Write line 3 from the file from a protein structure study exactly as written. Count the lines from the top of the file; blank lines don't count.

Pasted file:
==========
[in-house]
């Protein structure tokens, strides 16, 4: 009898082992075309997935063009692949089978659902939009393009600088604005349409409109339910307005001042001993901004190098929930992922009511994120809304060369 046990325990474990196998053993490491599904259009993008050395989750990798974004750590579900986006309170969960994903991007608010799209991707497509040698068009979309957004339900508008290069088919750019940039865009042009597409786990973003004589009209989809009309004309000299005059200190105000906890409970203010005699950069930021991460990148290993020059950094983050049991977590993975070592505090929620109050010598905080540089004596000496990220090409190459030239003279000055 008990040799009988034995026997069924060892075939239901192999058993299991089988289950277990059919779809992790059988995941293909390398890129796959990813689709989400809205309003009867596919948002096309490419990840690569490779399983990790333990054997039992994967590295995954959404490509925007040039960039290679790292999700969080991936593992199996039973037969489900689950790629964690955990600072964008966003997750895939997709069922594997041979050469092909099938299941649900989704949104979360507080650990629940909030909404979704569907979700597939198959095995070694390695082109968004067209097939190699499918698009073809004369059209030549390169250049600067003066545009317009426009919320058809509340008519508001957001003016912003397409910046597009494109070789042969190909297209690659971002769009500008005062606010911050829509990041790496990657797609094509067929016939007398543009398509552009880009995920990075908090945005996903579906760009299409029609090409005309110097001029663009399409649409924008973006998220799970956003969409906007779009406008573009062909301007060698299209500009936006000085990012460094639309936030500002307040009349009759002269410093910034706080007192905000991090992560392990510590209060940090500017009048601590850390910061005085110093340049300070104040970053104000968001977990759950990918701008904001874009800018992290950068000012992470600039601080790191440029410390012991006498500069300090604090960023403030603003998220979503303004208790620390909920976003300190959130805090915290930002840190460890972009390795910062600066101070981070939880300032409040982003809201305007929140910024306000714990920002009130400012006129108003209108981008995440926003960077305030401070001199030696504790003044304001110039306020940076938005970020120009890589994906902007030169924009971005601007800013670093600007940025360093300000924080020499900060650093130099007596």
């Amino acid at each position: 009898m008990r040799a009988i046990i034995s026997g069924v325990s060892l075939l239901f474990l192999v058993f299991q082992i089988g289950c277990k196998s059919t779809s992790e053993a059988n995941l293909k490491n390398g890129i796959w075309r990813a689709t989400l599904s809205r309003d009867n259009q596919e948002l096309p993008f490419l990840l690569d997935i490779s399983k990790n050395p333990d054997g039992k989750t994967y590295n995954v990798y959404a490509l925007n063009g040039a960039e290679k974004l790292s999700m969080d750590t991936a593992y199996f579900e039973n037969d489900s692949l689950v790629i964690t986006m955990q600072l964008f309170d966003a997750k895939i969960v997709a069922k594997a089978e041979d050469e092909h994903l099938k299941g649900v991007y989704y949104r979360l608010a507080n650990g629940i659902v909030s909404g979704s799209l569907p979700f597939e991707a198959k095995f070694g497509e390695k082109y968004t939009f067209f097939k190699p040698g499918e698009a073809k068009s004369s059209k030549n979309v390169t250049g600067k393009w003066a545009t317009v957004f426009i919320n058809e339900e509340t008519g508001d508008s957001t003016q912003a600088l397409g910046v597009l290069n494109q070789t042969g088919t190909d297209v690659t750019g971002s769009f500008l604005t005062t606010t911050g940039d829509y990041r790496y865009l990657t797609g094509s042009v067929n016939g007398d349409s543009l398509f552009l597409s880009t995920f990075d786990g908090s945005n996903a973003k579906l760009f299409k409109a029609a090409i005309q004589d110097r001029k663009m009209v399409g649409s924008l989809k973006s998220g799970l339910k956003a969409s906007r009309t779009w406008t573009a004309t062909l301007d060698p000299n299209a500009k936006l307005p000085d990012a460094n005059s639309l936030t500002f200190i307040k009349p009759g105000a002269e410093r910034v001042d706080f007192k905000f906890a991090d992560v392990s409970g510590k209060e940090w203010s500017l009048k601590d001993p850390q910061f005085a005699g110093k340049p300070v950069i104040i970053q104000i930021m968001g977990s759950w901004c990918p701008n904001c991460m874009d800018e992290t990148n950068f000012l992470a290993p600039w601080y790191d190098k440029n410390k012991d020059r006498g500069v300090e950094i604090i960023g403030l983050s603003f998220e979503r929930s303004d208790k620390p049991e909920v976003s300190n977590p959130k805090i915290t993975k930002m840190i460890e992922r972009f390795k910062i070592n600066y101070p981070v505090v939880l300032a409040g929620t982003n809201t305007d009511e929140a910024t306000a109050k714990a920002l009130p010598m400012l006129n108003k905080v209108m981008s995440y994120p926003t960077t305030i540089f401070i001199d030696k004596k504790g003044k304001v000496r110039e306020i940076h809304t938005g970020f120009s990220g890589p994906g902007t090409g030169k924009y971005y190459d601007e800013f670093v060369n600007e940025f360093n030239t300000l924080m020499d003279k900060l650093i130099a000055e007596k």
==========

């Amino acid at each position: 009898m008990r040799a009988i046990i034995s026997g069924v325990s060892l075939l239901f474990l192999v058993f299991q082992i089988g289950c277990k196998s059919t779809s992790e053993a059988n995941l293909k490491n390398g890129i796959w075309r990813a689709t989400l599904s809205r309003d009867n259009q596919e948002l096309p993008f490419l990840l690569d997935i490779s399983k990790n050395p333990d054997g039992k989750t994967y590295n995954v990798y959404a490509l925007n063009g040039a960039e290679k974004l790292s999700m969080d750590t991936a593992y199996f579900e039973n037969d489900s692949l689950v790629i964690t986006m955990q600072l964008f309170d966003a997750k895939i969960v997709a069922k594997a089978e041979d050469e092909h994903l099938k299941g649900v991007y989704y949104r979360l608010a507080n650990g629940i659902v909030s909404g979704s799209l569907p979700f597939e991707a198959k095995f070694g497509e390695k082109y968004t939009f067209f097939k190699p040698g499918e698009a073809k068009s004369s059209k030549n979309v390169t250049g600067k393009w003066a545009t317009v957004f426009i919320n058809e339900e509340t008519g508001d508008s957001t003016q912003a600088l397409g910046v597009l290069n494109q070789t042969g088919t190909d297209v690659t750019g971002s769009f500008l604005t005062t606010t911050g940039d829509y990041r790496y865009l990657t797609g094509s042009v067929n016939g007398d349409s543009l398509f552009l597409s880009t995920f990075d786990g908090s945005n996903a973003k579906l760009f299409k409109a029609a090409i005309q004589d110097r001029k663009m009209v399409g649409s924008l989809k973006s998220g799970l339910k956003a969409s906007r009309t779009w406008t573009a004309t062909l301007d060698p000299n299209a500009k936006l307005p000085d990012a460094n005059s639309l936030t500002f200190i307040k009349p009759g105000a002269e410093r910034v001042d706080f007192k905000f906890a991090d992560v392990s409970g510590k209060e940090w203010s500017l009048k601590d001993p850390q910061f005085a005699g110093k340049p300070v950069i104040i970053q104000i930021m968001g977990s759950w901004c990918p701008n904001c991460m874009d800018e992290t990148n950068f000012l992470a290993p600039w601080y790191d190098k440029n410390k012991d020059r006498g500069v300090e950094i604090i960023g403030l983050s603003f998220e979503r929930s303004d208790k620390p049991e909920v976003s300190n977590p959130k805090i915290t993975k930002m840190i460890e992922r972009f390795k910062i070592n600066y101070p981070v505090v939880l300032a409040g929620t982003n809201t305007d009511e929140a910024t306000a109050k714990a920002l009130p010598m400012l006129n108003k905080v209108m981008s995440y994120p926003t960077t305030i540089f401070i001199d030696k004596k504790g003044k304001v000496r110039e306020i940076h809304t938005g970020f120009s990220g890589p994906g902007t090409g030169k924009y971005y190459d601007e800013f670093v060369n600007e940025f360093n030239t300000l924080m020499d003279k900060l650093i130099a000055e007596k």